The multiple-vineyard Pinot Noir game: gaining ground
Testarossa, Siduri, Williams Selyem, Merry Edwards, Failla, Bonaccorsi, La Follette, De Loach, Bjornstad, MacPhail–what do they (and many other California wineries) have in common?
Yes, they’re all Pinot Noir houses (in addition to whatever else they make), but they also play the interesting game of buying Pinot Noir fruit from multiple vineyards and bottling them with vineyard designations. For the wine taster, this presents unique opportunities, as well as challenges.
I suppose the allure of the Domaine de la Romanée-Conti was such that it was only to be expected serious Pinot winemakers would want to try their hands at expressing the terroir of different vineyards. (I don’t mean wineries who own estate vineyards and produce different designations, like Lynmar, Donum, Rochioli or Talley, I mean wineries that buy their fruit. And yes, I know that some of them, like Williams Selyem, own their own vineyards.)
I don’t know who was first to play the multiple vineyard game in California. Williams Selyem certainly was an early adapter. Testarossa seems to have followed their model in the 1990s. The entrepreneurial aspect of the template is perhaps most perfectly expressed by Siduri. But over the last 2-3 years, more and more wineries are getting into the act.
The opportunity for the taster in these cases is twofold: (1) to see if you can detect the winemaker’s signature across multiple terroirs, and (2) to see if you can detect the vineyard’s terroir across multiple winemakers. This latter opportunity is true only of those vineyards large enough to sell fruit to multiple winemakers; among them would be Bien Nacido (among the largest) and smaller ones like Rosella’s, Precious Mountain, Olivet Lane and Fiddlestix. This isn’t as easy as it seems, though, because winemaker techniques can differ widely (some pick earlier than others) and because of micro-terroir differences in vineyard rows and blocks.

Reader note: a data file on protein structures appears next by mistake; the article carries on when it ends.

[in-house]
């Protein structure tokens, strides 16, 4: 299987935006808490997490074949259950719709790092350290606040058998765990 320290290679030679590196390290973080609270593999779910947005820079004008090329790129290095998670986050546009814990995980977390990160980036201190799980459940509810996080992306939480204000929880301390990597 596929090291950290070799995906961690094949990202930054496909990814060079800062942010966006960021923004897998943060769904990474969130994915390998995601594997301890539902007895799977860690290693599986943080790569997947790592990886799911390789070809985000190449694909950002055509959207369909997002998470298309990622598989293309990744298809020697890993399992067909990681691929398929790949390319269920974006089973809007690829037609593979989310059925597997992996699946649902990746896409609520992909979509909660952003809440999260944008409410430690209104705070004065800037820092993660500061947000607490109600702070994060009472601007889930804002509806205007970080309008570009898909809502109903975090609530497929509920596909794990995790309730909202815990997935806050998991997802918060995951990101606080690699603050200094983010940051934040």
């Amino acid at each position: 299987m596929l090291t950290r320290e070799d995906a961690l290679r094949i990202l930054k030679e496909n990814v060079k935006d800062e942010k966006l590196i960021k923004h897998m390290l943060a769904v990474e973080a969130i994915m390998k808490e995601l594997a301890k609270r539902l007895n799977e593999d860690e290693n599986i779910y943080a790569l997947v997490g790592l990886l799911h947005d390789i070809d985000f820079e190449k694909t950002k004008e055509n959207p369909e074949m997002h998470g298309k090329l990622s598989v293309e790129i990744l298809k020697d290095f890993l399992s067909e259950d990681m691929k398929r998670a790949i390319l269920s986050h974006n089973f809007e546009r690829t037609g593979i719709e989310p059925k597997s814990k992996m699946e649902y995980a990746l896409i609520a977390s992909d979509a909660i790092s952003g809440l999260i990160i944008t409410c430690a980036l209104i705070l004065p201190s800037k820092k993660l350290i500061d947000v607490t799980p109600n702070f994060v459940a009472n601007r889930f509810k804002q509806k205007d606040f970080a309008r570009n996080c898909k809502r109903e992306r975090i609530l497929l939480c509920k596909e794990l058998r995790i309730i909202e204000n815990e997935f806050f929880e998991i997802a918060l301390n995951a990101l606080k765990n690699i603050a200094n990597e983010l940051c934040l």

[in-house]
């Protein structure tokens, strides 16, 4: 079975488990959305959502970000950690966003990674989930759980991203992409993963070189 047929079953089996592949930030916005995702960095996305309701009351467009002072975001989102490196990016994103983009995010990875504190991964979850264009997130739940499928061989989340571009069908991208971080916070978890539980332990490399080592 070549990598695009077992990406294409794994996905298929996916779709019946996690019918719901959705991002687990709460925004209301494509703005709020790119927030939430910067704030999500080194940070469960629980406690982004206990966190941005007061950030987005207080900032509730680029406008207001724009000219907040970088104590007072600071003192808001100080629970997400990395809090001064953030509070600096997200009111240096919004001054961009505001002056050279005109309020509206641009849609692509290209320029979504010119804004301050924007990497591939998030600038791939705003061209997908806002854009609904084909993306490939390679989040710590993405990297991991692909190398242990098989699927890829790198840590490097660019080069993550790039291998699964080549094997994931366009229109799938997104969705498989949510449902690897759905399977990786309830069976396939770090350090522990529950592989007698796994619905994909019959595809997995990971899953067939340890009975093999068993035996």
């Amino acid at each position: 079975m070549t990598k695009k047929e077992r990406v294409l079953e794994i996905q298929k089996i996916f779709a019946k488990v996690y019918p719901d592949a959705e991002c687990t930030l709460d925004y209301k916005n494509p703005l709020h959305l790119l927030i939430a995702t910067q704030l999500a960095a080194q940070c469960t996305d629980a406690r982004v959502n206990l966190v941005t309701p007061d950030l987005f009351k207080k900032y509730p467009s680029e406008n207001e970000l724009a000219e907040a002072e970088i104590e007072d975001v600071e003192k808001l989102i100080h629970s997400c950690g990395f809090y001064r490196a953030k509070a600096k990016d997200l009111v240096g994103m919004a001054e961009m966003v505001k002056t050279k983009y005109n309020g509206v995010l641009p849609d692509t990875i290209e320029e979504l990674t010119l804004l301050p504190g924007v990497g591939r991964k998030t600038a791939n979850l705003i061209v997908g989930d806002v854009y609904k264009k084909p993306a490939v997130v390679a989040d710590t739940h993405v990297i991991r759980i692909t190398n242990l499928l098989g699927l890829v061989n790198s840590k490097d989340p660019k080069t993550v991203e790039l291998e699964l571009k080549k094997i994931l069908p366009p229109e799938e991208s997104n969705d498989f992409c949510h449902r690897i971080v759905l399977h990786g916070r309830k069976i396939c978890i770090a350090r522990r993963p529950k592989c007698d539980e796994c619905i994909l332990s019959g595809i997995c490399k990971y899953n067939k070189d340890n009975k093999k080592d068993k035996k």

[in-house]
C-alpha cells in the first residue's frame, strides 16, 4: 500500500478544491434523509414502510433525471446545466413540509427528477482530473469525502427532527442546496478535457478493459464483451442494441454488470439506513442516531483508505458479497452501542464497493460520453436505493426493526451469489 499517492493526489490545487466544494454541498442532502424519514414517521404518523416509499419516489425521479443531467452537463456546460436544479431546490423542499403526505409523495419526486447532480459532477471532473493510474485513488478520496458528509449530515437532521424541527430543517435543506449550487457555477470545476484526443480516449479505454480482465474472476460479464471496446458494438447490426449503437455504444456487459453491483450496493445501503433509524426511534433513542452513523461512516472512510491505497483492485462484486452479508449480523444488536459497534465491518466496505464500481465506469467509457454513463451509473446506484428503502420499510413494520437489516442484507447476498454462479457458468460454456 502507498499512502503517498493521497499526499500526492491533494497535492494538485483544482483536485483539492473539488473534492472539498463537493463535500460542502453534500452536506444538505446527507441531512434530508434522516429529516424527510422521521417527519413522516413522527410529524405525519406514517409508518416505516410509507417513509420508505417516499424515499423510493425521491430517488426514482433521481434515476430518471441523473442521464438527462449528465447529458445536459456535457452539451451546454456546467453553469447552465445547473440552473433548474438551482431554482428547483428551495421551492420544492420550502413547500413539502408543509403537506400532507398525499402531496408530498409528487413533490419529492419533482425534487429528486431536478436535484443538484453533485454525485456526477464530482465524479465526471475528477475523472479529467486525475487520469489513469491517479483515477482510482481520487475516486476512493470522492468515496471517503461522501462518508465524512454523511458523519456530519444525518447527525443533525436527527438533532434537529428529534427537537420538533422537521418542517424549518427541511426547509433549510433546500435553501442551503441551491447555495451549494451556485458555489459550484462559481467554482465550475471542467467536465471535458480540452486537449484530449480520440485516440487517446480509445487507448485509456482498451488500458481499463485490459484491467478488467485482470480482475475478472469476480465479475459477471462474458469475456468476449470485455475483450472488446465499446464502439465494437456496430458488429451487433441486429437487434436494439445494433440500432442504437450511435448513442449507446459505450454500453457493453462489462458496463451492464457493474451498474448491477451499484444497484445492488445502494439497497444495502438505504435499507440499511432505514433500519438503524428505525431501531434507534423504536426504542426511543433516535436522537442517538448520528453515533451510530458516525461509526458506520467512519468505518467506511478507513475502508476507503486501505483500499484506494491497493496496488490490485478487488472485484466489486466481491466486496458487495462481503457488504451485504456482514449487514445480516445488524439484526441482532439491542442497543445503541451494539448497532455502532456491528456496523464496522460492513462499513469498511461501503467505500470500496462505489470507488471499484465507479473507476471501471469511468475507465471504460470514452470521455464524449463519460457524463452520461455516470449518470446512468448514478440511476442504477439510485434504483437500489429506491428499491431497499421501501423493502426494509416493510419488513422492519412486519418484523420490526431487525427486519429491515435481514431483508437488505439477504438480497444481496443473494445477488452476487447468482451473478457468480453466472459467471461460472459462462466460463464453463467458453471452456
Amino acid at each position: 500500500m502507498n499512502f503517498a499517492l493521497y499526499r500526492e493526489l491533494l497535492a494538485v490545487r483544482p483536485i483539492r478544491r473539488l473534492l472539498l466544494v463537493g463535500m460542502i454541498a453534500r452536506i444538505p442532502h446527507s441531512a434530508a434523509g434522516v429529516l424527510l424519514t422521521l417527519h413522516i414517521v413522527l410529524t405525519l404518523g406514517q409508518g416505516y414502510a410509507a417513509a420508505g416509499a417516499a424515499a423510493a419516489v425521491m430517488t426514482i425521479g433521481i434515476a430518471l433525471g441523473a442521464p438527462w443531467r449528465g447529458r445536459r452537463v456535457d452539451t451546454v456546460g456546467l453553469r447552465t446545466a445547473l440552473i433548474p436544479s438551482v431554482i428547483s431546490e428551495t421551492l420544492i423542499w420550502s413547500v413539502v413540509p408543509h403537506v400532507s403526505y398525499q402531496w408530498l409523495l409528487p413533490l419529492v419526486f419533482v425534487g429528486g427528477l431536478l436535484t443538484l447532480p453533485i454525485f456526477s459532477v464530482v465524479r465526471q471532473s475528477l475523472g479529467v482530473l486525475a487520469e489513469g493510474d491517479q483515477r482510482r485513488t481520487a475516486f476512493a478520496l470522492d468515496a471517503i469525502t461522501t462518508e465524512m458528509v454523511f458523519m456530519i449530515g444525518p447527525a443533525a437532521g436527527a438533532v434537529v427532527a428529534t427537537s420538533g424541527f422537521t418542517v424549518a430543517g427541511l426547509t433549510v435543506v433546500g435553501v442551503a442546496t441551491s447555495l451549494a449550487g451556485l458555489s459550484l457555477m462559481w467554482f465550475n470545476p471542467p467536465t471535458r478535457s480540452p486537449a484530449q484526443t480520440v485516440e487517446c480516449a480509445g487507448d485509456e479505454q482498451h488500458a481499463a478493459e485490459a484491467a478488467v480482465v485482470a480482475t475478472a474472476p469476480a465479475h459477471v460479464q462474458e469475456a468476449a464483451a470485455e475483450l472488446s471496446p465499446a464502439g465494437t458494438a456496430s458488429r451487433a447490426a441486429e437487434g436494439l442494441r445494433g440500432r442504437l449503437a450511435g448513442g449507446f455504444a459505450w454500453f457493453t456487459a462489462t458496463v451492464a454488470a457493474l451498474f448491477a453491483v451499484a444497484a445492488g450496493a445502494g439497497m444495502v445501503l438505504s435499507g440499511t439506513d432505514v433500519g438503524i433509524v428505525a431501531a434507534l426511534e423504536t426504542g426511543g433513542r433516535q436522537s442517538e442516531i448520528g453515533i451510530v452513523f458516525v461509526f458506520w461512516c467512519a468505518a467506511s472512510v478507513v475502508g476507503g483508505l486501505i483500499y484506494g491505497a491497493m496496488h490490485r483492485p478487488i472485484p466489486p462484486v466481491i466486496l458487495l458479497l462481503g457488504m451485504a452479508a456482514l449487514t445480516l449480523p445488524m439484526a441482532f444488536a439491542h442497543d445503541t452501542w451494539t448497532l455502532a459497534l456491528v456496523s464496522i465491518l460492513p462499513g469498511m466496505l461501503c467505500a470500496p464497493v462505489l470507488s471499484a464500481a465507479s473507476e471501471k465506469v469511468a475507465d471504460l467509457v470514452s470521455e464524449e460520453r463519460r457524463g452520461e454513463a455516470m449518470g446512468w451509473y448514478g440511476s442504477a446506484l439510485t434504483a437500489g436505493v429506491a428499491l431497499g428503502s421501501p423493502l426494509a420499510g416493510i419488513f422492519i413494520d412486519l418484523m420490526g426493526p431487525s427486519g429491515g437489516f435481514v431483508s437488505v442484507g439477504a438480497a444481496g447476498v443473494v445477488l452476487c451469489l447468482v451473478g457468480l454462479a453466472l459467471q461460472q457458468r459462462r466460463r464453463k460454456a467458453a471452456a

There also is the challenge of precisely how best to taste the Pinot Noirs of these multiple producers when they all arrive in one box. There is no one best way of tasting; each approach has its pros and cons. When Bob Cabral sends me 15 vineyard-designated Pinots, should I taste them in a single flight, or should I segregate them out by appellation and taste them against other Pinot Noirs from those appellations? I don’t think there’s a hard and fast rule for this. My own preference is to taste them all together–to take a long, leisurely swim in the essence of Williams Selyem, as it were–but I can see where an argument could be made to taste Russian River against Russian River, Sonoma Coast against Sonoma Coast, and so on. It also would be instructive to do flights from the same vineyard from multiple producers, although tactically, this is more difficult for me to set up, as wines from the same vintage may arrive at widely different times across a calendar year or even two, depending on the winery’s release schedule.
I will say that tasting these multiple Pinots from the same producer is one of my most enjoyable tasks. Not every wine in the world is bursting with joy. Some, maybe most, are made grindingly, to pay the bills and fill the bellies of the masses. But when a California producer makes a range of Pinots from different vineyards, it’s because he wants to and loves to and can. This is the Happy Hunting Ground for the intrepid Pinot producer, and with each pop of the cork, I get to share in his joy.
Incidentally, it’s worth noting that few wineries play the multiple Cabernet game. Duckhorn and Nickel & Nickel do, Paul Hobbs a little, Chimney Rock’s getting into it as is a new player, PerryMoore, and there are others I could mention. But the multiple Cabernet thing is nowhere near as advanced as the multiple Pinot thing. I’m not sure why that is, but I don’t think it’s because “Pinot shows terroir more transparently than Cabernet Sauvignon,” which is the usual trope (and one moreover I’m not convinced of, not to end a sentence with a preposition). I think it has more to do with the availability of good Pinot fruit versus good Cabernet fruit. While there’s more than twice as much Cab planted than Pinot, there’s more Pinot going in by a long shot, which increases the availability of fruit. Great Cabernet for sale is restricted pretty much to some well-known Napa Valley vineyards, like Beckstoffer To Kalon and Stagecoach.